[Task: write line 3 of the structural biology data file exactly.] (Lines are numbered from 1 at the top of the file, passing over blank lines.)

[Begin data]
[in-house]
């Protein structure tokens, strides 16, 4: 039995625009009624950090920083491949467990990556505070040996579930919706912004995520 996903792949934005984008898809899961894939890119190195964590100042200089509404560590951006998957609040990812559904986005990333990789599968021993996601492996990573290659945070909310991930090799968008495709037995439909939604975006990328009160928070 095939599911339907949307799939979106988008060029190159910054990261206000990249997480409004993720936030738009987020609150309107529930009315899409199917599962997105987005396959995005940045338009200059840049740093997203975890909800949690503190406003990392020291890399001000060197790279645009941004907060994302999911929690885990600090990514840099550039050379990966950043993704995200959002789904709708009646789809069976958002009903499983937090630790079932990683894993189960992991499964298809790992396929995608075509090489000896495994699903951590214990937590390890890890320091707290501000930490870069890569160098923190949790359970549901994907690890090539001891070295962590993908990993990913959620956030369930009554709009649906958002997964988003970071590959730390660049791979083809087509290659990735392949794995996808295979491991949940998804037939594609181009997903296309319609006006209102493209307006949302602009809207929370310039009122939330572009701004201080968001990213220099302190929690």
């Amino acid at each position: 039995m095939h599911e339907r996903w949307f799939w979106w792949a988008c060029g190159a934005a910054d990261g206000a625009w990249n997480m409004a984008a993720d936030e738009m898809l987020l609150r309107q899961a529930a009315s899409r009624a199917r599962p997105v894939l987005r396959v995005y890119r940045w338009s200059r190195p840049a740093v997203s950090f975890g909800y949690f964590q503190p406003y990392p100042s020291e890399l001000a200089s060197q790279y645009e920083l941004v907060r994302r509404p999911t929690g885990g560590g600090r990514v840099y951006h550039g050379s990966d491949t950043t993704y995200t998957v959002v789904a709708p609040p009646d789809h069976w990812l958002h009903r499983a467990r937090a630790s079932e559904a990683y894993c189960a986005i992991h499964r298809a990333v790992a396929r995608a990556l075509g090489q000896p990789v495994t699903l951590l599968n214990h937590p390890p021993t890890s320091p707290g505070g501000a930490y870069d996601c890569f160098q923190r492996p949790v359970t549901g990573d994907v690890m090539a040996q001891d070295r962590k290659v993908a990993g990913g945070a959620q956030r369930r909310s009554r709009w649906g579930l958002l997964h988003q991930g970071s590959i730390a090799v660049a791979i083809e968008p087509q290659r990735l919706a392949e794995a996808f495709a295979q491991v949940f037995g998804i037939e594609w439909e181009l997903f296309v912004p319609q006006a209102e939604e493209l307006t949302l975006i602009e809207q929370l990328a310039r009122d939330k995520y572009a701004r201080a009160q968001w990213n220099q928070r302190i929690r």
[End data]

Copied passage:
């Amino acid at each position: 039995m095939h599911e339907r996903w949307f799939w979106w792949a988008c060029g190159a934005a910054d990261g206000a625009w990249n997480m409004a984008a993720d936030e738009m898809l987020l609150r309107q899961a529930a009315s899409r009624a199917r599962p997105v894939l987005r396959v995005y890119r940045w338009s200059r190195p840049a740093v997203s950090f975890g909800y949690f964590q503190p406003y990392p100042s020291e890399l001000a200089s060197q790279y645009e920083l941004v907060r994302r509404p999911t929690g885990g560590g600090r990514v840099y951006h550039g050379s990966d491949t950043t993704y995200t998957v959002v789904a709708p609040p009646d789809h069976w990812l958002h009903r499983a467990r937090a630790s079932e559904a990683y894993c189960a986005i992991h499964r298809a990333v790992a396929r995608a990556l075509g090489q000896p990789v495994t699903l951590l599968n214990h937590p390890p021993t890890s320091p707290g505070g501000a930490y870069d996601c890569f160098q923190r492996p949790v359970t549901g990573d994907v690890m090539a040996q001891d070295r962590k290659v993908a990993g990913g945070a959620q956030r369930r909310s009554r709009w649906g579930l958002l997964h988003q991930g970071s590959i730390a090799v660049a791979i083809e968008p087509q290659r990735l919706a392949e794995a996808f495709a295979q491991v949940f037995g998804i037939e594609w439909e181009l997903f296309v912004p319609q006006a209102e939604e493209l307006t949302l975006i602009e809207q929370l990328a310039r009122d939330k995520y572009a701004r201080a009160q968001w990213n220099q928070r302190i929690r």